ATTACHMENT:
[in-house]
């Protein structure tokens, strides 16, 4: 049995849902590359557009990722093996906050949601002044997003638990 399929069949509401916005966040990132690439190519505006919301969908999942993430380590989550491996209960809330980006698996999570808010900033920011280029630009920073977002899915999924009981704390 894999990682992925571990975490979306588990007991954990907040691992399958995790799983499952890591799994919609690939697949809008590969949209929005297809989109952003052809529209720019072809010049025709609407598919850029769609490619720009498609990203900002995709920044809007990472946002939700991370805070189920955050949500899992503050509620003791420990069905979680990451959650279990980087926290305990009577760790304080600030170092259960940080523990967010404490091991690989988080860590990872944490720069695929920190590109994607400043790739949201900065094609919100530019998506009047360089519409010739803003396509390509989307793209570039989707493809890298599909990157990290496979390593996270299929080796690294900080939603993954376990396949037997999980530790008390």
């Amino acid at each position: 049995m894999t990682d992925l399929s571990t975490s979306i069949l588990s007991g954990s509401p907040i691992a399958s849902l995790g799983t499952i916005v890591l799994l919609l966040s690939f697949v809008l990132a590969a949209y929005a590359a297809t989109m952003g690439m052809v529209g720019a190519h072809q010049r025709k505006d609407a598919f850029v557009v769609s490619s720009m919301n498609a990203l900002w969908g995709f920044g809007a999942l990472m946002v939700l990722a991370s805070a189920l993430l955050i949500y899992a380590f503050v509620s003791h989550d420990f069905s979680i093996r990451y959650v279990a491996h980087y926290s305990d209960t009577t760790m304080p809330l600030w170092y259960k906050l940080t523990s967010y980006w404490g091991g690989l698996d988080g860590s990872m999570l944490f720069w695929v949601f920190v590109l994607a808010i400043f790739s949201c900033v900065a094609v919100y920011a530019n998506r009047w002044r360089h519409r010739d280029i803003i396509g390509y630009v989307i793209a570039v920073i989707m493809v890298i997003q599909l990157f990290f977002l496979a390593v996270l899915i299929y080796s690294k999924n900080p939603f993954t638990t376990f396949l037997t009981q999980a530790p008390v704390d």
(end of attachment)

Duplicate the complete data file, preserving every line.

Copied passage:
[in-house]
């Protein structure tokens, strides 16, 4: 049995849902590359557009990722093996906050949601002044997003638990 399929069949509401916005966040990132690439190519505006919301969908999942993430380590989550491996209960809330980006698996999570808010900033920011280029630009920073977002899915999924009981704390 894999990682992925571990975490979306588990007991954990907040691992399958995790799983499952890591799994919609690939697949809008590969949209929005297809989109952003052809529209720019072809010049025709609407598919850029769609490619720009498609990203900002995709920044809007990472946002939700991370805070189920955050949500899992503050509620003791420990069905979680990451959650279990980087926290305990009577760790304080600030170092259960940080523990967010404490091991690989988080860590990872944490720069695929920190590109994607400043790739949201900065094609919100530019998506009047360089519409010739803003396509390509989307793209570039989707493809890298599909990157990290496979390593996270299929080796690294900080939603993954376990396949037997999980530790008390």
């Amino acid at each position: 049995m894999t990682d992925l399929s571990t975490s979306i069949l588990s007991g954990s509401p907040i691992a399958s849902l995790g799983t499952i916005v890591l799994l919609l966040s690939f697949v809008l990132a590969a949209y929005a590359a297809t989109m952003g690439m052809v529209g720019a190519h072809q010049r025709k505006d609407a598919f850029v557009v769609s490619s720009m919301n498609a990203l900002w969908g995709f920044g809007a999942l990472m946002v939700l990722a991370s805070a189920l993430l955050i949500y899992a380590f503050v509620s003791h989550d420990f069905s979680i093996r990451y959650v279990a491996h980087y926290s305990d209960t009577t760790m304080p809330l600030w170092y259960k906050l940080t523990s967010y980006w404490g091991g690989l698996d988080g860590s990872m999570l944490f720069w695929v949601f920190v590109l994607a808010i400043f790739s949201c900033v900065a094609v919100y920011a530019n998506r009047w002044r360089h519409r010739d280029i803003i396509g390509y630009v989307i793209a570039v920073i989707m493809v890298i997003q599909l990157f990290f977002l496979a390593v996270l899915i299929y080796s690294k999924n900080p939603f993954t638990t376990f396949l037997t009981q999980a530790p008390v704390d």